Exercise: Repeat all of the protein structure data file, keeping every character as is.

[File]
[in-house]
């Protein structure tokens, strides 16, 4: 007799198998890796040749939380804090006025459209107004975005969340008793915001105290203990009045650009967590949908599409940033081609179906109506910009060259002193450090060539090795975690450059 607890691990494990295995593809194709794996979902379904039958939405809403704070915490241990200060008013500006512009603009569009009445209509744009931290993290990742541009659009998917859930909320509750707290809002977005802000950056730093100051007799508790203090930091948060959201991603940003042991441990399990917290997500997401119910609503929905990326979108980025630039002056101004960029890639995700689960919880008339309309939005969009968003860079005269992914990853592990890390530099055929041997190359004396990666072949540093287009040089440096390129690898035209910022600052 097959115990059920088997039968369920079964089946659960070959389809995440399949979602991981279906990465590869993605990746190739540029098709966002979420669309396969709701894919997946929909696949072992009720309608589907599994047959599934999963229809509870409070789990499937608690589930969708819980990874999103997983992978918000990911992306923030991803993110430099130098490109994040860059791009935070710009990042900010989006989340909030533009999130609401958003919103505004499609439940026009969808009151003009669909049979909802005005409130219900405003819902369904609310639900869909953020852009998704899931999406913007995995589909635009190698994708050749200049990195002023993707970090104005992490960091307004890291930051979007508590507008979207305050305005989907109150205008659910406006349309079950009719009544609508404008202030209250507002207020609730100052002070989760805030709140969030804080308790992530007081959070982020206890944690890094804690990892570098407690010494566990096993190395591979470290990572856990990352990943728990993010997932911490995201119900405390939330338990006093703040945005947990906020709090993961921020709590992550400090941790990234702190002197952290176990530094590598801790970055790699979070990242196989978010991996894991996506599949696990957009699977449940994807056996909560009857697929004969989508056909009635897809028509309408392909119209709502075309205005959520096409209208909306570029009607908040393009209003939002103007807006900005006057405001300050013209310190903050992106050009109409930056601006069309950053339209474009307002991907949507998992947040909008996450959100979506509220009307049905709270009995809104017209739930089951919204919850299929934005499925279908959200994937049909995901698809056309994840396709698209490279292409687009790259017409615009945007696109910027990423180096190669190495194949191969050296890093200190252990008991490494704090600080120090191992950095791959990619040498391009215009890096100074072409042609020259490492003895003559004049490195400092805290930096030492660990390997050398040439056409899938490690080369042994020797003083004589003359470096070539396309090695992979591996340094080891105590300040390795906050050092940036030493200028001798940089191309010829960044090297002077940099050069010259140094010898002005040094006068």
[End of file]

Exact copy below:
[in-house]
């Protein structure tokens, strides 16, 4: 007799198998890796040749939380804090006025459209107004975005969340008793915001105290203990009045650009967590949908599409940033081609179906109506910009060259002193450090060539090795975690450059 607890691990494990295995593809194709794996979902379904039958939405809403704070915490241990200060008013500006512009603009569009009445209509744009931290993290990742541009659009998917859930909320509750707290809002977005802000950056730093100051007799508790203090930091948060959201991603940003042991441990399990917290997500997401119910609503929905990326979108980025630039002056101004960029890639995700689960919880008339309309939005969009968003860079005269992914990853592990890390530099055929041997190359004396990666072949540093287009040089440096390129690898035209910022600052 097959115990059920088997039968369920079964089946659960070959389809995440399949979602991981279906990465590869993605990746190739540029098709966002979420669309396969709701894919997946929909696949072992009720309608589907599994047959599934999963229809509870409070789990499937608690589930969708819980990874999103997983992978918000990911992306923030991803993110430099130098490109994040860059791009935070710009990042900010989006989340909030533009999130609401958003919103505004499609439940026009969808009151003009669909049979909802005005409130219900405003819902369904609310639900869909953020852009998704899931999406913007995995589909635009190698994708050749200049990195002023993707970090104005992490960091307004890291930051979007508590507008979207305050305005989907109150205008659910406006349309079950009719009544609508404008202030209250507002207020609730100052002070989760805030709140969030804080308790992530007081959070982020206890944690890094804690990892570098407690010494566990096993190395591979470290990572856990990352990943728990993010997932911490995201119900405390939330338990006093703040945005947990906020709090993961921020709590992550400090941790990234702190002197952290176990530094590598801790970055790699979070990242196989978010991996894991996506599949696990957009699977449940994807056996909560009857697929004969989508056909009635897809028509309408392909119209709502075309205005959520096409209208909306570029009607908040393009209003939002103007807006900005006057405001300050013209310190903050992106050009109409930056601006069309950053339209474009307002991907949507998992947040909008996450959100979506509220009307049905709270009995809104017209739930089951919204919850299929934005499925279908959200994937049909995901698809056309994840396709698209490279292409687009790259017409615009945007696109910027990423180096190669190495194949191969050296890093200190252990008991490494704090600080120090191992950095791959990619040498391009215009890096100074072409042609020259490492003895003559004049490195400092805290930096030492660990390997050398040439056409899938490690080369042994020797003083004589003359470096070539396309090695992979591996340094080891105590300040390795906050050092940036030493200028001798940089191309010829960044090297002077940099050069010259140094010898002005040094006068």